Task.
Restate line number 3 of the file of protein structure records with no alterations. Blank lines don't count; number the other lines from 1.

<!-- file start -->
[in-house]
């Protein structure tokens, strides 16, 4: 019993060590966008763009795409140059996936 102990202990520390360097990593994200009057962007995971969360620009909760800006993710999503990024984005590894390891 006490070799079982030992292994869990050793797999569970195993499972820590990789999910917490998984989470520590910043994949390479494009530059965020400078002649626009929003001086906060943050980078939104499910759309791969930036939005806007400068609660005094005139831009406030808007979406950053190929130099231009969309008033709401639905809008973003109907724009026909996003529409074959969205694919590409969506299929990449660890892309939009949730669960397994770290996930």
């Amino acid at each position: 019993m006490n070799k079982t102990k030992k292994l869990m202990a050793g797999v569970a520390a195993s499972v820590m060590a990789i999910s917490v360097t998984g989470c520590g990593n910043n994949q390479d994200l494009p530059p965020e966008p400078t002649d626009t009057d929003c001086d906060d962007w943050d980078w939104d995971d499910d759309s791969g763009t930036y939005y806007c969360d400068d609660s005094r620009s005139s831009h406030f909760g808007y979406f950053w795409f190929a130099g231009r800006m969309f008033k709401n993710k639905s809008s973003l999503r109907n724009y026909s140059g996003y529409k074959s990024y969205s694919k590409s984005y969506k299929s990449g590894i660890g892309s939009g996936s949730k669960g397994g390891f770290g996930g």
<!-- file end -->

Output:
């Amino acid at each position: 019993m006490n070799k079982t102990k030992k292994l869990m202990a050793g797999v569970a520390a195993s499972v820590m060590a990789i999910s917490v360097t998984g989470c520590g990593n910043n994949q390479d994200l494009p530059p965020e966008p400078t002649d626009t009057d929003c001086d906060d962007w943050d980078w939104d995971d499910d759309s791969g763009t930036y939005y806007c969360d400068d609660s005094r620009s005139s831009h406030f909760g808007y979406f950053w795409f190929a130099g231009r800006m969309f008033k709401n993710k639905s809008s973003l999503r109907n724009y026909s140059g996003y529409k074959s990024y969205s694919k590409s984005y969506k299929s990449g590894i660890g892309s939009g996936s949730k669960g397994g390891f770290g996930g």